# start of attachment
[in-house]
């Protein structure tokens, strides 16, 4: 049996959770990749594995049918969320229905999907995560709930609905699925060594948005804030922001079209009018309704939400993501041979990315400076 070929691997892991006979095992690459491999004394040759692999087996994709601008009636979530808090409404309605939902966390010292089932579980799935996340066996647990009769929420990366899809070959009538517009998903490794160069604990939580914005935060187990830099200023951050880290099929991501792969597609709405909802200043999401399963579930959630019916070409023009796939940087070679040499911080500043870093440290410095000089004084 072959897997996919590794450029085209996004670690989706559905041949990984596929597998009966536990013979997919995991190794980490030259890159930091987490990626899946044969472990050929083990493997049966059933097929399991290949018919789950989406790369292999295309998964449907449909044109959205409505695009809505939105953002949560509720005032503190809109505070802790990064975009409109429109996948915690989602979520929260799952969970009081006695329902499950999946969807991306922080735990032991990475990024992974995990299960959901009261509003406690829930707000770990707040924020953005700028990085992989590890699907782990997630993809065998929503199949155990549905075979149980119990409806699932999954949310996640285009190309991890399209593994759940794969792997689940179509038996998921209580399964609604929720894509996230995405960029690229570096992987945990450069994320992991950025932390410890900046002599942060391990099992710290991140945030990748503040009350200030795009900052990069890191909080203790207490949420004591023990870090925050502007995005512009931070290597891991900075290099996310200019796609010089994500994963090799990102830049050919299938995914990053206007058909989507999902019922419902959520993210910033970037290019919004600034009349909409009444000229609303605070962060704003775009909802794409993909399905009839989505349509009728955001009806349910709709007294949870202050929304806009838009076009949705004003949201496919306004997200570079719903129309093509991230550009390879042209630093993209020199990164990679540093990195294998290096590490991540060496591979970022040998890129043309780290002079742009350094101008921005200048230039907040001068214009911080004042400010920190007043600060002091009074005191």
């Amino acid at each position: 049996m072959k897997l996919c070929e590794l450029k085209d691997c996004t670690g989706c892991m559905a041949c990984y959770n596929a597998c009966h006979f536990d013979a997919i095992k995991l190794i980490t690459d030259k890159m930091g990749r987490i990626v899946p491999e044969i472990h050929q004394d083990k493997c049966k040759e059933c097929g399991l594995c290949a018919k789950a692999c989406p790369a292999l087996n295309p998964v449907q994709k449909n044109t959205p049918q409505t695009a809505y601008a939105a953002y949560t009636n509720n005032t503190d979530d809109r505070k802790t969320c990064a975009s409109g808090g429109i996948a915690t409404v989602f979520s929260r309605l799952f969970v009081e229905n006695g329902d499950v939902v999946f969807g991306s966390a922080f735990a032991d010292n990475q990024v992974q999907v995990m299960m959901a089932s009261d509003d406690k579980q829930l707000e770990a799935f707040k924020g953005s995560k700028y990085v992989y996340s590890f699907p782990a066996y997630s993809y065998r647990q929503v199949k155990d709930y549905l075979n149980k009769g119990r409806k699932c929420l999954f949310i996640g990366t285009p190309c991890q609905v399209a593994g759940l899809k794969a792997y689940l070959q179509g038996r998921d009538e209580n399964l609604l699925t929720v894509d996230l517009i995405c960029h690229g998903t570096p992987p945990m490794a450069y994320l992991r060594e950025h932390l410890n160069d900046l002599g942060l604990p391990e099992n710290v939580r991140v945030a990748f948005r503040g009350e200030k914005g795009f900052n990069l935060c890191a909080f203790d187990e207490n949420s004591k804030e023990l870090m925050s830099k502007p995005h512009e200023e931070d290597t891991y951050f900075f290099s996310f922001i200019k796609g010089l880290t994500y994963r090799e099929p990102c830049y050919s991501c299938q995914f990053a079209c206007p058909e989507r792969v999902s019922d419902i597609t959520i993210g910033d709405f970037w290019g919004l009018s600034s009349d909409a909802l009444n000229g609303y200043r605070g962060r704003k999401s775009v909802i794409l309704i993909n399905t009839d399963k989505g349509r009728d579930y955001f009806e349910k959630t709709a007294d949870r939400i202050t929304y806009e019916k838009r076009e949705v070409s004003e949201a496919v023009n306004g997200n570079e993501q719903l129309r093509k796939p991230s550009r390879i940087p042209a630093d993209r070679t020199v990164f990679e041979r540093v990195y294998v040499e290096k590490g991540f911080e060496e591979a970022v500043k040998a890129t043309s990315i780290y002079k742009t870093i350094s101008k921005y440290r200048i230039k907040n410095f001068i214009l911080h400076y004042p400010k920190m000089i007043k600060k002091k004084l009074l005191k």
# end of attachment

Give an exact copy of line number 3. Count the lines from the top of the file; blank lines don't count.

């Amino acid at each position: 049996m072959k897997l996919c070929e590794l450029k085209d691997c996004t670690g989706c892991m559905a041949c990984y959770n596929a597998c009966h006979f536990d013979a997919i095992k995991l190794i980490t690459d030259k890159m930091g990749r987490i990626v899946p491999e044969i472990h050929q004394d083990k493997c049966k040759e059933c097929g399991l594995c290949a018919k789950a692999c989406p790369a292999l087996n295309p998964v449907q994709k449909n044109t959205p049918q409505t695009a809505y601008a939105a953002y949560t009636n509720n005032t503190d979530d809109r505070k802790t969320c990064a975009s409109g808090g429109i996948a915690t409404v989602f979520s929260r309605l799952f969970v009081e229905n006695g329902d499950v939902v999946f969807g991306s966390a922080f735990a032991d010292n990475q990024v992974q999907v995990m299960m959901a089932s009261d509003d406690k579980q829930l707000e770990a799935f707040k924020g953005s995560k700028y990085v992989y996340s590890f699907p782990a066996y997630s993809y065998r647990q929503v199949k155990d709930y549905l075979n149980k009769g119990r409806k699932c929420l999954f949310i996640g990366t285009p190309c991890q609905v399209a593994g759940l899809k794969a792997y689940l070959q179509g038996r998921d009538e209580n399964l609604l699925t929720v894509d996230l517009i995405c960029h690229g998903t570096p992987p945990m490794a450069y994320l992991r060594e950025h932390l410890n160069d900046l002599g942060l604990p391990e099992n710290v939580r991140v945030a990748f948005r503040g009350e200030k914005g795009f900052n990069l935060c890191a909080f203790d187990e207490n949420s004591k804030e023990l870090m925050s830099k502007p995005h512009e200023e931070d290597t891991y951050f900075f290099s996310f922001i200019k796609g010089l880290t994500y994963r090799e099929p990102c830049y050919s991501c299938q995914f990053a079209c206007p058909e989507r792969v999902s019922d419902i597609t959520i993210g910033d709405f970037w290019g919004l009018s600034s009349d909409a909802l009444n000229g609303y200043r605070g962060r704003k999401s775009v909802i794409l309704i993909n399905t009839d399963k989505g349509r009728d579930y955001f009806e349910k959630t709709a007294d949870r939400i202050t929304y806009e019916k838009r076009e949705v070409s004003e949201a496919v023009n306004g997200n570079e993501q719903l129309r093509k796939p991230s550009r390879i940087p042209a630093d993209r070679t020199v990164f990679e041979r540093v990195y294998v040499e290096k590490g991540f911080e060496e591979a970022v500043k040998a890129t043309s990315i780290y002079k742009t870093i350094s101008k921005y440290r200048i230039k907040n410095f001068i214009l911080h400076y004042p400010k920190m000089i007043k600060k002091k004084l009074l005191k």